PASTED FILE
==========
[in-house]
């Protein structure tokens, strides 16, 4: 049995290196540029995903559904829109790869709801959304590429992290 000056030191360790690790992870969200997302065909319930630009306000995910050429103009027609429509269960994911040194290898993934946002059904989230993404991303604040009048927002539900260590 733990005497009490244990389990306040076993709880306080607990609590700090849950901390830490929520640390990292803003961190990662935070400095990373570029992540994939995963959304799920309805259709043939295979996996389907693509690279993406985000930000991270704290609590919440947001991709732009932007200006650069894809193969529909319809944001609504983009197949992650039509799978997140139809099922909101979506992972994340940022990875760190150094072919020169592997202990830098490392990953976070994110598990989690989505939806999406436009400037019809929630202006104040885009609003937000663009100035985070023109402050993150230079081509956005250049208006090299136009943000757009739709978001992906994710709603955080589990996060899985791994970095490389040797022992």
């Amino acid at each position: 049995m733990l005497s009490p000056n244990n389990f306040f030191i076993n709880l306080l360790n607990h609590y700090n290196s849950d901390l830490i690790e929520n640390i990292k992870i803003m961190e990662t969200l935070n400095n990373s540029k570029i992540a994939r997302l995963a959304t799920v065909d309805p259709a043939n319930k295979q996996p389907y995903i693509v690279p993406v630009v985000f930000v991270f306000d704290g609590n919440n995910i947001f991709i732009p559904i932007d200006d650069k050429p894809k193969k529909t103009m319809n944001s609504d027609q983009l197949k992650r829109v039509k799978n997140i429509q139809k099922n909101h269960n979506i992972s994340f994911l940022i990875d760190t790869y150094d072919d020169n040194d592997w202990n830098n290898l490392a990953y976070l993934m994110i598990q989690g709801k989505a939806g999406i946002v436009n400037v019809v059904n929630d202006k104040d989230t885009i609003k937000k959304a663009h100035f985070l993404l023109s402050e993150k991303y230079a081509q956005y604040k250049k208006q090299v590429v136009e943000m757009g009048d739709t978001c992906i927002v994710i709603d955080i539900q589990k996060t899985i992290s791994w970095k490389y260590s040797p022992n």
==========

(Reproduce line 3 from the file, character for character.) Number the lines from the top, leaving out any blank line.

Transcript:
């Amino acid at each position: 049995m733990l005497s009490p000056n244990n389990f306040f030191i076993n709880l306080l360790n607990h609590y700090n290196s849950d901390l830490i690790e929520n640390i990292k992870i803003m961190e990662t969200l935070n400095n990373s540029k570029i992540a994939r997302l995963a959304t799920v065909d309805p259709a043939n319930k295979q996996p389907y995903i693509v690279p993406v630009v985000f930000v991270f306000d704290g609590n919440n995910i947001f991709i732009p559904i932007d200006d650069k050429p894809k193969k529909t103009m319809n944001s609504d027609q983009l197949k992650r829109v039509k799978n997140i429509q139809k099922n909101h269960n979506i992972s994340f994911l940022i990875d760190t790869y150094d072919d020169n040194d592997w202990n830098n290898l490392a990953y976070l993934m994110i598990q989690g709801k989505a939806g999406i946002v436009n400037v019809v059904n929630d202006k104040d989230t885009i609003k937000k959304a663009h100035f985070l993404l023109s402050e993150k991303y230079a081509q956005y604040k250049k208006q090299v590429v136009e943000m757009g009048d739709t978001c992906i927002v994710i709603d955080i539900q589990k996060t899985i992290s791994w970095k490389y260590s040797p022992n």